Elon Musk is viewed as one of the tech world's greatest minds, with a resume that includes co-founding PayPal and launching electric car revolutionizer Tesla Motors (NASDAQ:TSLA), solar-energy major SolarCity (NASDAQ:SCTY.DL), and, of course, his almost-science-fiction caliber project, SpaceX. So we all know he's fairly smart, but he's not entirely infallible and he has been known to have an ego -- a thing not uncommon with geniuses.

But in this segment from the MarketFoolery podcast, Chris Hill, Aaron Bush, and Simon Erickson ask what the billionaire tech innovator is thinking with his newly announced plan to have one of his enterprises Tesla, buy another, SolarCity, for $2.8 billion. They explore the price tag, the synergies, the risks, the insider aspects, and more.

A full transcript follows the video.

This podcast was recorded on June 22, 2016.

Chris Hill: Topic A is the fact that the News Fairy showed up with Tesla Motors offering to buy Solar City for the tidy sum of $2.8 billion in stock. There are a bunch of threads I want to pull here, but Simon, what did you think when you first saw the news?

Simon Erickson: I was not happy when I heard the News Fairy's news. She did not leave a good present, I do not believe, with this deal. The reason being, from a SolarCity perspective, which we do have as a recommendation in several of our services, I just think that it's really lowball offer. I think this is really undervaluing the significant potential that SolarCity has for equity holders over the longer term.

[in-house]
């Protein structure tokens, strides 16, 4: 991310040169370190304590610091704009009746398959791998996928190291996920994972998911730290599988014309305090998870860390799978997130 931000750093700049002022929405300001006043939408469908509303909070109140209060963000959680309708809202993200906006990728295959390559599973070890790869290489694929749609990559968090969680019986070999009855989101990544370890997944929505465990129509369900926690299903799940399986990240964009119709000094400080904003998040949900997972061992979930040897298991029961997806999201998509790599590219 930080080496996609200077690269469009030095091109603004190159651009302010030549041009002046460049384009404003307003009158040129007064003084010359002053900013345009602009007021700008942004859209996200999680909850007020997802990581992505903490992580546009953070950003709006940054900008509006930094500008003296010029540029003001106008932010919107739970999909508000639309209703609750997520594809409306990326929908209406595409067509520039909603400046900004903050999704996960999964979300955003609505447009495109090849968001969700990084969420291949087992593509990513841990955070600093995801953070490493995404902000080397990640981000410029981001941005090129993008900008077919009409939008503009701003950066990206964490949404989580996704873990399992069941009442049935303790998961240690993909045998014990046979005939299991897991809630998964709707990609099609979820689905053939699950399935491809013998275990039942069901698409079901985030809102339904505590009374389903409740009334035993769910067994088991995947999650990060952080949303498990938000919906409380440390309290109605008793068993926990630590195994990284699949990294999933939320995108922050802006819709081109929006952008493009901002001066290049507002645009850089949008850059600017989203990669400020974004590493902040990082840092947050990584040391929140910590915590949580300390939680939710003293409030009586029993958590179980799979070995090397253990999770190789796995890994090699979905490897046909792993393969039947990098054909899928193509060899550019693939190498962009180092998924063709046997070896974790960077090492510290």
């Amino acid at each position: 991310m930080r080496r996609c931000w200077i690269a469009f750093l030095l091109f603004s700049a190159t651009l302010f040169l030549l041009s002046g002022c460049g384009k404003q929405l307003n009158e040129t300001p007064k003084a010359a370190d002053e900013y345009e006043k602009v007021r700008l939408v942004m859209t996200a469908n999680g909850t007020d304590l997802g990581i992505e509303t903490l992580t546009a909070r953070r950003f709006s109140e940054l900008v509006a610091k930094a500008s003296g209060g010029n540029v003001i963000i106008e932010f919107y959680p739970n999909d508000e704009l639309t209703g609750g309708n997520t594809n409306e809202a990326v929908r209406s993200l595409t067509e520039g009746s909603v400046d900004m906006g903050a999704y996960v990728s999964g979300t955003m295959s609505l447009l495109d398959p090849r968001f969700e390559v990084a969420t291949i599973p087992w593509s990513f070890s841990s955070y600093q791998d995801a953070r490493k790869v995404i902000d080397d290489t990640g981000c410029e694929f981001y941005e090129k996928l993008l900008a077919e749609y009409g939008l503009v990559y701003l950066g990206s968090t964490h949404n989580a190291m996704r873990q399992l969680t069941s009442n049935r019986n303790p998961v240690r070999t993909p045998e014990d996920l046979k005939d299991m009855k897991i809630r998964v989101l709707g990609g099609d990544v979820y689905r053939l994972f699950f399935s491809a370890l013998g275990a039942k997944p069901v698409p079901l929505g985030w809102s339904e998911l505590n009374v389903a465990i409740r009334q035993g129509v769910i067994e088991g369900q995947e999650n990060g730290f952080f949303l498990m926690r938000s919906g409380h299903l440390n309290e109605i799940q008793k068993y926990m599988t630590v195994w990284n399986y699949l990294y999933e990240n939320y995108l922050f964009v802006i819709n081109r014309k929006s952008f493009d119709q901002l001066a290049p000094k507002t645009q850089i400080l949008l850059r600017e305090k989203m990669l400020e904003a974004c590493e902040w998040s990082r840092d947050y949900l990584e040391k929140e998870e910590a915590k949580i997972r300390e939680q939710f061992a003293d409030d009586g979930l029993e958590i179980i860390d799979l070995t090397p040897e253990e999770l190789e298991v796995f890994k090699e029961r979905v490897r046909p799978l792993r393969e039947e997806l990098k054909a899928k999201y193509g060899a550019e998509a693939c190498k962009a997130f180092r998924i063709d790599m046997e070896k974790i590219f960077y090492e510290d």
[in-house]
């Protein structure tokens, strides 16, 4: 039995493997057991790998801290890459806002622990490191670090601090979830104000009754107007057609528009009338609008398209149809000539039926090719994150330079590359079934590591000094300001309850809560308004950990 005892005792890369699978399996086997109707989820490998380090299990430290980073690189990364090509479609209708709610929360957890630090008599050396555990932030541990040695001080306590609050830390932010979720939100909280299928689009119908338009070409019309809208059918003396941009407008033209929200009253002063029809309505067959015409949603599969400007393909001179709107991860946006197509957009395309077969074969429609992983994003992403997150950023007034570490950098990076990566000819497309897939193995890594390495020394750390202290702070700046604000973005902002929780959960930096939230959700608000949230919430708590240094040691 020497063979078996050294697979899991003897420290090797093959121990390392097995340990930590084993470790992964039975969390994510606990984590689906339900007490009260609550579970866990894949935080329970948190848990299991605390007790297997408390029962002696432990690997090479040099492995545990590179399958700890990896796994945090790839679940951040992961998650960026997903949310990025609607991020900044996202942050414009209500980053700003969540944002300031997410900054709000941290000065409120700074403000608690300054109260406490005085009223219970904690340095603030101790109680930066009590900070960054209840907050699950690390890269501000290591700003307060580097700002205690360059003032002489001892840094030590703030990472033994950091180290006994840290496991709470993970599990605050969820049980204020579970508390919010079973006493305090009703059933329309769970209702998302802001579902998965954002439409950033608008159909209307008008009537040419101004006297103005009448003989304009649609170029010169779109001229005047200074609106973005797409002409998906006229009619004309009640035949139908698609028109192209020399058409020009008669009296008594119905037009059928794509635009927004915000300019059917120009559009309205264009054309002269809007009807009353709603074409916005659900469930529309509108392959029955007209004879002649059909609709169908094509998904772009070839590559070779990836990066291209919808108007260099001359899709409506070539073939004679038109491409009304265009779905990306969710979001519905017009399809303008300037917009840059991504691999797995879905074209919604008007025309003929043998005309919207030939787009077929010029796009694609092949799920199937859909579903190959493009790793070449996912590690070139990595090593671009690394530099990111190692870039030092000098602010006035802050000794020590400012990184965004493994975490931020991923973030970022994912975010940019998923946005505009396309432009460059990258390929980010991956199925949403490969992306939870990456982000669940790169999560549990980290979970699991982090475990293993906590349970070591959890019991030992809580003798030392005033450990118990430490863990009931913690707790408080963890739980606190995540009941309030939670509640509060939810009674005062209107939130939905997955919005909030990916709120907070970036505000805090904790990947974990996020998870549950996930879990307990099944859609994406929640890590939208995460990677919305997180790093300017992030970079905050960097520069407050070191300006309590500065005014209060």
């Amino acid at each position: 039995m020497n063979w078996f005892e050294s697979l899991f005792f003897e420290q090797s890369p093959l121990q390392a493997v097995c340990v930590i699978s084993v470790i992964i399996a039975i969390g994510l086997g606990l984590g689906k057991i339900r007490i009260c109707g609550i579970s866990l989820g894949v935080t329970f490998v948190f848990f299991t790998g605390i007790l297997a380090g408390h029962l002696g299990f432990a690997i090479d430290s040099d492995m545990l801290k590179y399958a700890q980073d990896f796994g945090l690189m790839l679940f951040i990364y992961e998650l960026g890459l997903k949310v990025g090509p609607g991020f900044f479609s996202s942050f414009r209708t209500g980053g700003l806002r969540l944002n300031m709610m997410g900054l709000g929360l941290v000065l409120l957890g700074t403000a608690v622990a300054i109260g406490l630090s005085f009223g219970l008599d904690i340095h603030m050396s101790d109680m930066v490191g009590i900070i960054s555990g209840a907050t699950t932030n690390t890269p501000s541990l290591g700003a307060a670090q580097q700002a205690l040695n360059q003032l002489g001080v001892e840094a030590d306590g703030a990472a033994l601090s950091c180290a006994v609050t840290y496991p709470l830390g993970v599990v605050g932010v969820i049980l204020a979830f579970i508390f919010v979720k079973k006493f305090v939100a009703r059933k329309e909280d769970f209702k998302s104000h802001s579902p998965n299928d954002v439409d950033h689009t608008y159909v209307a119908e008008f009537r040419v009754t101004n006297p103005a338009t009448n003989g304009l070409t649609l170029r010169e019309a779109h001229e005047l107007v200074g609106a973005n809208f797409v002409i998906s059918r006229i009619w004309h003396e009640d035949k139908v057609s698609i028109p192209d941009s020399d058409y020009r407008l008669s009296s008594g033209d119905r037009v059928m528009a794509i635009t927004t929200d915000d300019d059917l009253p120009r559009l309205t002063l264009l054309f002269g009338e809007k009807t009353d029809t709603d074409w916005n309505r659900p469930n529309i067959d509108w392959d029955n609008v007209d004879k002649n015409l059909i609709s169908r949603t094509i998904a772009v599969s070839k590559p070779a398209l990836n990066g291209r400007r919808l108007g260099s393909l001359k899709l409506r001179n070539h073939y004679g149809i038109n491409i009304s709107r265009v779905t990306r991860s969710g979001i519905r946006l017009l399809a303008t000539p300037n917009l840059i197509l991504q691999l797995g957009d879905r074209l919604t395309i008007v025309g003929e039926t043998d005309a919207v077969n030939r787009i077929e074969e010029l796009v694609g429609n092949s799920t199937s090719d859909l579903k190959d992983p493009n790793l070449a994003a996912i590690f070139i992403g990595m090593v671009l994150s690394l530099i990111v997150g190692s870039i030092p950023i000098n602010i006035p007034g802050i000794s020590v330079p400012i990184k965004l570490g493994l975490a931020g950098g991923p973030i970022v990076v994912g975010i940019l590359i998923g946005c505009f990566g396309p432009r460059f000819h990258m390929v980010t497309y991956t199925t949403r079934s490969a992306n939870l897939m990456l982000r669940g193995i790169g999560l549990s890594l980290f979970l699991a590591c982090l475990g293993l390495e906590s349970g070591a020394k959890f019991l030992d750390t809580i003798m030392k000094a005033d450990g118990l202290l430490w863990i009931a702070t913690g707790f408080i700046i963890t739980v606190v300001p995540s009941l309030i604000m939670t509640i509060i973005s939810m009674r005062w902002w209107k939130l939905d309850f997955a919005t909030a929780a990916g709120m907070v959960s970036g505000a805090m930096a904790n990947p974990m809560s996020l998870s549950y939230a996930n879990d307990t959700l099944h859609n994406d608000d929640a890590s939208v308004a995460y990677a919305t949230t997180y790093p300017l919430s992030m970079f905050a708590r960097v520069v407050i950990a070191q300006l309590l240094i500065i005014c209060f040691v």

So yes, it is an all-stock deal. You do get to maintain the upside of shares of Tesla going forward, but I think the offer price, personally, is a little too low.

Hill: Now is the point Aaron, where I mention that, since Simon used the word "lowball" to describe the offer, that Elon Musk is the CEO of Tesla Motors, he is the chairman of SolarCity. He owns roughly a fifth of both companies.

Aaron Bush: His cousin is the CEO of SolarCity as well, so you've got a little bit of that going on, too.

Hill: A little bit.

Bush: Yeah, a little bit.

Hill: Elon Musk has, I would argue, a very good reputation. I think that is helping him right now, because if he didn't have a very good reputation, this would just look like, I don't want to say it would look dirty, but it would just smack of ...

Bush: Nepotism.

Hill: Yeah, and lining one's own pockets. From a Tesla standpoint, I should mention that the stocks are going -- I mean, Solar City stock is up on this news. Tesla Motors shares were down about 10% overnight. This morning they bounced back a little bit, but still down about 7%-8%.

Aaron, when I just look at the media coverage, there aren't a lot of people who are giving thumbs up to this deal.

Bush: Yeah. My perspective on this is that it really is mixed. There are pros and cons to this deal. Starting with what I like, I think that bringing SolarCity in-house gives Tesla a pretty obvious benefit for their whole upcoming Tesla energy business. On one hand, I think this deal makes good sense from a product ecosystem perspective. Tesla owners will get a cost-effective, environmentally friendly, and probably a cool brand-friendly way to charge their cars.

The future of Tesla Energy, so to speak, is probably bound to be more intriguing because of this deal. I think that's probably going to be a big business.